The knocking won’t stop. I get up from the table and go to the front door. I peer out the peephole to see who it is, but I do not recognize him. I wish that Claude and Fabi were home, they would know how better to deal with this. I wish the stranger would stop knocking, but no such luck.

I stand in front of the door for a few moments, thinking, “go away, go away,” but to no avail, so I open the door just enough to address the visitor on the other side.

I don’t like his eyes. His hard, blue gaze takes my measure, wondering who I am. I know in an instant he is not here by accident, and I don’t know if I could make him leave as Tristan would. He, in turn, is looking up at me and dismissing me as only a kid, one who he could take with no trouble. He has the look of a hard, mean man, though his looks belie it, he is of medium height and well-formed, and maybe in the old days, I would be fooled by him into trusting him.

“My name is Mark King. Have you seen this woman?” He thrusts a picture into my face. He has no manners, he hasn’t even waited for me to speak in my own home. “Someone said they saw a woman who could have been her, here, in this neighborhood. She’s my wife, I’ve been looking for her for the past five years. Her name’s Estelle,” he continued eagerly.

I school my features, hide my feelings, for the face in front of me is Isolde’s. I must not give her away, I must do everything I can to keep her from this man. It is Isolde, but with longer, darker hair and no glasses. The photo is a face shot, you can see her smiling for the camera, but the smile is not meeting her eyes. I remember how Tristan told me he found her, how he gave her back her life as he gave me mine. Poor Isolde, did she have an inkling of her fate when she met this man?

Tristan will want to know about this. I do not want to give too much away and encourage this stranger, but if he is the one who tried to kill Isolde, I want him to pay. He is solving my problem and writing his name and number on the back of the picture. I wonder why. Does he suspect something? Does he know that Isolde is here? Does he think we know her whereabouts? What makes him think I would tell him anything?

“Here,” he hands the picture to me, “If you see or hear anything, call me at this number. I haven’t heard from my wife in five years and this is the first news I’ve had of her.” He can see me looking at him, and there is nothing friendly or encouraging in my eyes, but he is choosing to ignore it. “Thank you.” He says and foolishly turns his back on me.

I wait until he has left the yard, then quietly close the door. My canines are aching, they have never done this before. I want to run after him and seize him and drain him dry, but too many eyes are watching in this suburban neighborhood.

I pull out my iPhone and text Fabi and Claude. ’COME HOME NOW, IT’S IMPORTANT”. Shoving my phone in my back pocket, I grab my jacket and head down to the garage. I do not know how long they will take to respond, but it will be half an hour or more before they get home. Just enough time for me to take the little Boxter out of the garage and drive to the U-District. I am going to grab the first kill that I can, no matter whether they deserve death or not. I am going to sink my fangs in their neck and drain them dry while I pretend they’re the man on the porch. And if he comes back, I am going to suck him dry before he can harm my beloved Isolde.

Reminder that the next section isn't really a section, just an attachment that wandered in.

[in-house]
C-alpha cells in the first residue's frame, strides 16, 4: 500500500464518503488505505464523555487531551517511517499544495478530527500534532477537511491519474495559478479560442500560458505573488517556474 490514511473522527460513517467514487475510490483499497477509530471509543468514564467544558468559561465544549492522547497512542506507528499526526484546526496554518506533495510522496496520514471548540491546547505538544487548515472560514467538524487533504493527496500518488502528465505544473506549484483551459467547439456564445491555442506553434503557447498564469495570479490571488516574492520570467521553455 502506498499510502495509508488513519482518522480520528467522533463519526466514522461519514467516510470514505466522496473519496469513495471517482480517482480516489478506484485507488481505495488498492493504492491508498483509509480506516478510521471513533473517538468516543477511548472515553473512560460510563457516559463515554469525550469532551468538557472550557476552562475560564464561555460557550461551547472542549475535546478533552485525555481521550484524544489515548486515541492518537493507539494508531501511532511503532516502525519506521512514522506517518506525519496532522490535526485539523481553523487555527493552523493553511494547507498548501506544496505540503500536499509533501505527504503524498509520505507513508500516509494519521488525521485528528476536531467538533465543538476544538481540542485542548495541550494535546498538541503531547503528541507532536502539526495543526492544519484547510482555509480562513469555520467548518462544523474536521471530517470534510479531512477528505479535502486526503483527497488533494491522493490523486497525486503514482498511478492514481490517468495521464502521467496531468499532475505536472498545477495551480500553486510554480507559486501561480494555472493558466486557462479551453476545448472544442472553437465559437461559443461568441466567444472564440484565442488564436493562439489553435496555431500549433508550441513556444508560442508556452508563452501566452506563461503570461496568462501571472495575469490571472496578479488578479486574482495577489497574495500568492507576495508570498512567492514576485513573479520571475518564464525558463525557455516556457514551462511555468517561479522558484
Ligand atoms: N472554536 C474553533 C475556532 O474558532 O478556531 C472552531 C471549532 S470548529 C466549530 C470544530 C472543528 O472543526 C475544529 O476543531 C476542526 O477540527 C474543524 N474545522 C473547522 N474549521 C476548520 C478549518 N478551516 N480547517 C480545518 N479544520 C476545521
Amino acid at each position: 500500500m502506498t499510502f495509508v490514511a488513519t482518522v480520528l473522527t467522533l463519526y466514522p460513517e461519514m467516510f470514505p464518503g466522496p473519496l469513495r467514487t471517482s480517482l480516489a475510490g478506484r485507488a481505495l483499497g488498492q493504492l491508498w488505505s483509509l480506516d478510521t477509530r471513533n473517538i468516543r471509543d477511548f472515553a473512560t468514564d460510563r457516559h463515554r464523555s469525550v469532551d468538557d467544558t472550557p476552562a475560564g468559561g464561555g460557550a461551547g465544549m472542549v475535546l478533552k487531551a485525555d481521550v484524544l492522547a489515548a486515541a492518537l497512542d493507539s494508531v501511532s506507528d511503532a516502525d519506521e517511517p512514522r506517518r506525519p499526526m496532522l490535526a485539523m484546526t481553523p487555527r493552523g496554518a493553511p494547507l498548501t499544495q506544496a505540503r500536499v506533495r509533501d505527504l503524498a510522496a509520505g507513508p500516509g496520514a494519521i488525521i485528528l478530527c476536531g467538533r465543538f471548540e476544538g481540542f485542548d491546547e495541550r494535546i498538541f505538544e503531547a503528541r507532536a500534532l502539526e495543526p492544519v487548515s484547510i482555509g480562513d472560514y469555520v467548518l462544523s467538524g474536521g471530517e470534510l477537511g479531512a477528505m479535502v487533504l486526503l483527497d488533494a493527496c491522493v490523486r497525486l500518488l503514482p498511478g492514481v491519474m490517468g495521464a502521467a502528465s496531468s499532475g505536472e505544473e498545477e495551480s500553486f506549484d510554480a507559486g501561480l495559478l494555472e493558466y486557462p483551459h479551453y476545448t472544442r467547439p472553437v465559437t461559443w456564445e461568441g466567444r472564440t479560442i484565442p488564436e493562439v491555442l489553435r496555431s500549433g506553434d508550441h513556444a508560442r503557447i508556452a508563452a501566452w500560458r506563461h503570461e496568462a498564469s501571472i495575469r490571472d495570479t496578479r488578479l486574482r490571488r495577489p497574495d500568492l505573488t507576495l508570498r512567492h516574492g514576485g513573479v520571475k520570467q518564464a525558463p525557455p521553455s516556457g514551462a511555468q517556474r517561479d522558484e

It is only a short drive to the “U” District, and the Boxter covers it quickly. I have only to look out for policemen and make sure that I don’t run red lights and stop signs. When I first became a vampire I would concentrate so intently on my driving I would forget to stop at lights if the way was clear. Tristan cured me of this by not letting me drive alone. Not to worry, he said, I would become accustomed to the fact that my brain worked differently now.

I used to love the “U” District, loved the “Ave”, with its tiny shops, restaurants, theatres, and bars. Julie and I would stroll around, looking for nothing in particular, and walk away with perhaps a new dress for her, or maybe some jewelry from an exotic location we vowed to visit someday. Then we’d eat at one of the restaurants and return to my fraternity and make love.

Now all that was over. At night the district became my hunting grounds. During the day it was busy, almost gay, with students, faculty, or shoppers. At night, in a group, you might be safe, but it was dangerous to be out alone.

I parked the little Porsche in an inconspicuous place where I could access it quickly, then closed the door and locked it. I set out with that purposeful stride that I had learned Tristan, looking around me for my kill.

There was a group of kids huddled together on a corner, and they began jeering, then trying to cajole me into giving them money. I pulled a twenty-dollar bill out of my pocket and approached them.

I held the bill out in a way that indicated that I could snatch it away if I chose. They were sad, pathetic looking even. Their hollow eyes, dark circled, suggested that any money they succeeded to obtain might just as easily go for drugs as for food. I felt sorry for them, though they did not feel sorry for themselves, which was admirable in a way.

“Good evening,” I said, dangling the bill in front of them. “Have people been leaving you alone?” This was a valid question, these kids knew what it was like to be beaten and taken advantage of. Sometimes the girls, or maybe a boy, would sell themselves for a little bit of cash, but likely as not, the promised money would not be forthcoming. A rape or beating might if they insisted too hard for the money they had earned.

“There’s someone, someone new,” one boy spoke up, “A Kraut, he calls himself ‘Johann’.” Chills ran up my spine when I heard the word “Kraut”.